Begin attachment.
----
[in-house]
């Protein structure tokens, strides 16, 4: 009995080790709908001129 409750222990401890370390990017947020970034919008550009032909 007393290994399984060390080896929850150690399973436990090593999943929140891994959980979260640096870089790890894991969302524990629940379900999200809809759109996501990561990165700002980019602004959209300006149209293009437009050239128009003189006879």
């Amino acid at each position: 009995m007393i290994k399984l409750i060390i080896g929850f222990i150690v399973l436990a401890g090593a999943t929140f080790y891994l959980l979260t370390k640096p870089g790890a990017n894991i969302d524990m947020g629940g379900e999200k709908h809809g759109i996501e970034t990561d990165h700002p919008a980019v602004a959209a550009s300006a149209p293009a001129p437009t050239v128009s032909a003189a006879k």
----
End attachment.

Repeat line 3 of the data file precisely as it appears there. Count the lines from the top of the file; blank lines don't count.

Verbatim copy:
């Amino acid at each position: 009995m007393i290994k399984l409750i060390i080896g929850f222990i150690v399973l436990a401890g090593a999943t929140f080790y891994l959980l979260t370390k640096p870089g790890a990017n894991i969302d524990m947020g629940g379900e999200k709908h809809g759109i996501e970034t990561d990165h700002p919008a980019v602004a959209a550009s300006a149209p293009a001129p437009t050239v128009s032909a003189a006879k």